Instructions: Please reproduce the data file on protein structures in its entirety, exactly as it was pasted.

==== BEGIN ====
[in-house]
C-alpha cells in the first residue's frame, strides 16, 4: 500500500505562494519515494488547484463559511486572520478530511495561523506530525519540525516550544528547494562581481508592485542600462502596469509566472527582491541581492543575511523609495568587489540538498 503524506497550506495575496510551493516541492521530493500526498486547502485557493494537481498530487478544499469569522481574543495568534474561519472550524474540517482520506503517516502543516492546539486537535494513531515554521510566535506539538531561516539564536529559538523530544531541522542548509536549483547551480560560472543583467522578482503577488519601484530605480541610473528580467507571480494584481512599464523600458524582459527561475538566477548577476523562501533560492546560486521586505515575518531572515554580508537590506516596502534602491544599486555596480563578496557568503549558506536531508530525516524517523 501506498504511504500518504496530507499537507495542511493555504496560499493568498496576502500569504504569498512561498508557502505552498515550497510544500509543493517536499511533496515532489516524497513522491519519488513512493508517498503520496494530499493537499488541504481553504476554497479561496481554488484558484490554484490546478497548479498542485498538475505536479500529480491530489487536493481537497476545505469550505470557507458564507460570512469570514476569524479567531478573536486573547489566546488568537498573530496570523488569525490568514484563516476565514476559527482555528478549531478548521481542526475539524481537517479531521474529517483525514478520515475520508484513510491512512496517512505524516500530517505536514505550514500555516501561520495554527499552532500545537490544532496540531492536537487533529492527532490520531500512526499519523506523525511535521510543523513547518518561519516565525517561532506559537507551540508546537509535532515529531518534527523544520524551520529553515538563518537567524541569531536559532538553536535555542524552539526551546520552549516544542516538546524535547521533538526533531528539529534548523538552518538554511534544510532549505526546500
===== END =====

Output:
[in-house]
C-alpha cells in the first residue's frame, strides 16, 4: 500500500505562494519515494488547484463559511486572520478530511495561523506530525519540525516550544528547494562581481508592485542600462502596469509566472527582491541581492543575511523609495568587489540538498 503524506497550506495575496510551493516541492521530493500526498486547502485557493494537481498530487478544499469569522481574543495568534474561519472550524474540517482520506503517516502543516492546539486537535494513531515554521510566535506539538531561516539564536529559538523530544531541522542548509536549483547551480560560472543583467522578482503577488519601484530605480541610473528580467507571480494584481512599464523600458524582459527561475538566477548577476523562501533560492546560486521586505515575518531572515554580508537590506516596502534602491544599486555596480563578496557568503549558506536531508530525516524517523 501506498504511504500518504496530507499537507495542511493555504496560499493568498496576502500569504504569498512561498508557502505552498515550497510544500509543493517536499511533496515532489516524497513522491519519488513512493508517498503520496494530499493537499488541504481553504476554497479561496481554488484558484490554484490546478497548479498542485498538475505536479500529480491530489487536493481537497476545505469550505470557507458564507460570512469570514476569524479567531478573536486573547489566546488568537498573530496570523488569525490568514484563516476565514476559527482555528478549531478548521481542526475539524481537517479531521474529517483525514478520515475520508484513510491512512496517512505524516500530517505536514505550514500555516501561520495554527499552532500545537490544532496540531492536537487533529492527532490520531500512526499519523506523525511535521510543523513547518518561519516565525517561532506559537507551540508546537509535532515529531518534527523544520524551520529553515538563518537567524541569531536559532538553536535555542524552539526551546520552549516544542516538546524535547521533538526533531528539529534548523538552518538554511534544510532549505526546500